Profile of inhalable bacteria in PM2.5 at Mt. Tai, China: Abundance, community, and influence of air mass trajectories

Abstract : Bacteria are ubiquitous in the near-surface atmosphere where they constitute an important component of aerosols with the potential to affect climate change, ecosystems, atmospheric process and human health. Limitation in tracking bacterial diversity accurately has thus far prevented the knowledge of airborne bacteria and their pathogenic properties. We performed a comprehensive assessment of bacterial abundance and diverse community in PM2.5 collected at Mt. Tai, via high-throughput sequencing and real-time PCR. The samples exhibited a high microbial biodiversity and complex chemical composition. The dominating populations were gram-negative bacteria including Burkholderia, Delftia, Bradyrhizobium, and Methylobacterium. The PM mass concentration, chemical composition, bacterial concentration and community structure varied under the influence of different air-mass trajectories. The highest mass concentration of PM2.5 (61 μg m−3) and major chemical components were recorded during periods when marine southeasterly air masses were dominant. The local terrestrial air masses from Shandong peninsula and its adjacent areas harbored highest bacterial concentration loading (602 cells m−3) and more potential pathogens at the site. In contrast, samples influenced by the long-distance air flow from Siberia and Outer Mongolia were found to have a highest richness and diversity as an average, which was also marked by the increase of dust-associated bacteria (Brevibacillus and Staphylococcus). The primary research may serve as an important reference for the environmental microbiologist, health workers, and city planners.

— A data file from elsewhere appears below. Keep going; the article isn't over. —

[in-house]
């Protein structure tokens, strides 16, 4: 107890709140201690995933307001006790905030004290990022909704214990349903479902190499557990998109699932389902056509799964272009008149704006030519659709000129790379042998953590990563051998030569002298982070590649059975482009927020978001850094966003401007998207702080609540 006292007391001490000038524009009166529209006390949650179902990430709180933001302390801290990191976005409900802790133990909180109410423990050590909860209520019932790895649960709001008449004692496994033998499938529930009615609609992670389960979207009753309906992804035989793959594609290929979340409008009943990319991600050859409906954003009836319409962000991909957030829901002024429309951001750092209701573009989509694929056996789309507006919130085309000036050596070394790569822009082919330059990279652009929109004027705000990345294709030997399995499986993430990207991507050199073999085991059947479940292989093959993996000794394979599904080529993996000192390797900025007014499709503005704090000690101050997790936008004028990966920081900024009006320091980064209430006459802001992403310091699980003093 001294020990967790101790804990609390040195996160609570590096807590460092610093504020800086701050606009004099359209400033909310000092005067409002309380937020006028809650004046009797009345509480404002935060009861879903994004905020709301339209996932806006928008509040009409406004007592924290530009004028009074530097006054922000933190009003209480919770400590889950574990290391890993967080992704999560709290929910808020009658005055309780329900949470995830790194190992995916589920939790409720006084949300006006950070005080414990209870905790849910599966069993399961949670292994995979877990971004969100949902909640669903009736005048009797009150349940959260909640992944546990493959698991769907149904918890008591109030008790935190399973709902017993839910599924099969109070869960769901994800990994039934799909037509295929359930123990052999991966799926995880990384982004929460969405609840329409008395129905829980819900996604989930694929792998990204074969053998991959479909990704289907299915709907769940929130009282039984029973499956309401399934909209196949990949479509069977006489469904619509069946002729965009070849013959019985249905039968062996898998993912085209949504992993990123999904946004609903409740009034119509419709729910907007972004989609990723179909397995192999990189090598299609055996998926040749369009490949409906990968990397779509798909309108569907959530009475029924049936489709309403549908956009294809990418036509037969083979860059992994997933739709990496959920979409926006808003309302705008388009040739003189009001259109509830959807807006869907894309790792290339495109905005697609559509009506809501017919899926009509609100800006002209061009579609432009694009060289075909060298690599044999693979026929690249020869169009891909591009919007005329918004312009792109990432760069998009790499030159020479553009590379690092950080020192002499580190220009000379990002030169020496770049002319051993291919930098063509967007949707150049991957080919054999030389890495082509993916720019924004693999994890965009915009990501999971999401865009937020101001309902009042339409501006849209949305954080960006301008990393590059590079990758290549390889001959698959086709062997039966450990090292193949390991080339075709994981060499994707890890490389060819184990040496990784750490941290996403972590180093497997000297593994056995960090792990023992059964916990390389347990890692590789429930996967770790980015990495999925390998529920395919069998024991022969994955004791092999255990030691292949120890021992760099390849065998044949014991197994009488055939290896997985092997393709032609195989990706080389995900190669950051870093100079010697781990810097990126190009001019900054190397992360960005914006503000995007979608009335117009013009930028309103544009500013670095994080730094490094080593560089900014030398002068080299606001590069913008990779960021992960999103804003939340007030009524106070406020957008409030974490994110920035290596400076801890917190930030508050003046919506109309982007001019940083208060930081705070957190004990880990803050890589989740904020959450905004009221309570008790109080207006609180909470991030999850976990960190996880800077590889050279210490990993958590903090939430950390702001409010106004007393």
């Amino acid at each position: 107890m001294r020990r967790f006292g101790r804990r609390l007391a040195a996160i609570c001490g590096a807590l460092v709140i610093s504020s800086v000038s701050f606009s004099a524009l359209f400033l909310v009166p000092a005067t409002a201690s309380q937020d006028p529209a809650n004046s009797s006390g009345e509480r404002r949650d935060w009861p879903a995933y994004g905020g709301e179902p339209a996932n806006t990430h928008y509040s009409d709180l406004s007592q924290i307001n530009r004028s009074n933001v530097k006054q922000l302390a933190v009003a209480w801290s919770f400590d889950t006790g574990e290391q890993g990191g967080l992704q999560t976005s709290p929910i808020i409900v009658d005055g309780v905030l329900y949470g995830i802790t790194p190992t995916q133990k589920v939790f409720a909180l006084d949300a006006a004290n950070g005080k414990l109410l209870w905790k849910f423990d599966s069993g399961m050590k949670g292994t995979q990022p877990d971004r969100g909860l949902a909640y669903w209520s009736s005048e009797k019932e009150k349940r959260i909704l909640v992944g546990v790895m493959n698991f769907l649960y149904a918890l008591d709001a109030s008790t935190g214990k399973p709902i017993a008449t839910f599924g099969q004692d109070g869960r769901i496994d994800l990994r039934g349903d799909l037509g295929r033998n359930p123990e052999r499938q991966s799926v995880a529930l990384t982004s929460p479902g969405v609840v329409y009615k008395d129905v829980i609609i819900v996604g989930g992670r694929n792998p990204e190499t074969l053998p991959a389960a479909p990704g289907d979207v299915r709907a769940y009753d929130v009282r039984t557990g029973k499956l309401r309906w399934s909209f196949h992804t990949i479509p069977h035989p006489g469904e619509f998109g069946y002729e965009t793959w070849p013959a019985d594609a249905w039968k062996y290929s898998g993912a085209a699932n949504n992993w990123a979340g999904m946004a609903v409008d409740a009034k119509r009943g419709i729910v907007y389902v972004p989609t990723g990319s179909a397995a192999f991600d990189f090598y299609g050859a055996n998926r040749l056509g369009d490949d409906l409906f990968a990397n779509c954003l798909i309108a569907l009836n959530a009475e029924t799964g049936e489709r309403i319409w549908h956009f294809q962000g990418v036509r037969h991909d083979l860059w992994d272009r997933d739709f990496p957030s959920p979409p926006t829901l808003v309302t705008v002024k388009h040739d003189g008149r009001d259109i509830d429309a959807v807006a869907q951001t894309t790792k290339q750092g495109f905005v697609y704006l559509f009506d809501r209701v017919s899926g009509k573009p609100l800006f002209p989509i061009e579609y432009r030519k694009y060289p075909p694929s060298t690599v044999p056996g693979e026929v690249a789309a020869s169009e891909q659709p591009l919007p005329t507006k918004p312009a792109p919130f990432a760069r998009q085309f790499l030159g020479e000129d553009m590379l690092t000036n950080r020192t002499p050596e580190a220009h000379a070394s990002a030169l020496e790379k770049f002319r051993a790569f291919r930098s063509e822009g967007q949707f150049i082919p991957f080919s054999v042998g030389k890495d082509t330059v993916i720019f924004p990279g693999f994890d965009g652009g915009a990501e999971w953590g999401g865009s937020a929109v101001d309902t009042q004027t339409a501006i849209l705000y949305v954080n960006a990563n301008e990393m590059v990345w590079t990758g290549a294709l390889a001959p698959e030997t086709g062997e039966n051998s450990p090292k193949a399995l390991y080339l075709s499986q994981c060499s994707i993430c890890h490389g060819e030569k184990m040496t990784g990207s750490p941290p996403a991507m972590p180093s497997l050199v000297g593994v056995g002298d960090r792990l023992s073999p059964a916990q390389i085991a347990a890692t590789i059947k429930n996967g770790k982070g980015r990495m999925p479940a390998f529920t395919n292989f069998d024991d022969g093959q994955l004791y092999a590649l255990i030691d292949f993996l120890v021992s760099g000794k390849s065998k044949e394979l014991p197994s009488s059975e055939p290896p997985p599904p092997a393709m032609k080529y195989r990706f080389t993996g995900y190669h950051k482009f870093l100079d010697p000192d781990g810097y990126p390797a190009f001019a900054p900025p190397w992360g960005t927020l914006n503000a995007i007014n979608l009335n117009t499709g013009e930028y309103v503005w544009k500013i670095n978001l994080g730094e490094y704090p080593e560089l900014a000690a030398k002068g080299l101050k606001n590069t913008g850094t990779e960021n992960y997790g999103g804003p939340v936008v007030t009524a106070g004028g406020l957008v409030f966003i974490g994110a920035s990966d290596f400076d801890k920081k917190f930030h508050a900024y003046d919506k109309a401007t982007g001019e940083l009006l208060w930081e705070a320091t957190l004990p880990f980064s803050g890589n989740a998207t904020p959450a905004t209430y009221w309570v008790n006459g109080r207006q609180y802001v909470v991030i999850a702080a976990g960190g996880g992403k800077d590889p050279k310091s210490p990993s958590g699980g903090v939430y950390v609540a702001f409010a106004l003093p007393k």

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Submitted on : Monday, November 18, 2019 - 3:41:13 PM
Last modification on : Tuesday, November 19, 2019 - 1:37:02 AM

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Caihong Xu, Min Wei, Jianmin Chen, Chao Zhu, Jiarong Li, et al.. Profile of inhalable bacteria in PM2.5 at Mt. Tai, China: Abundance, community, and influence of air mass trajectories. Ecotoxicology and Environmental Safety, Elsevier, 2019, 168, pp.110-119. ⟨10.1016/j.ecoenv.2018.10.071⟩. ⟨hal-02368540⟩

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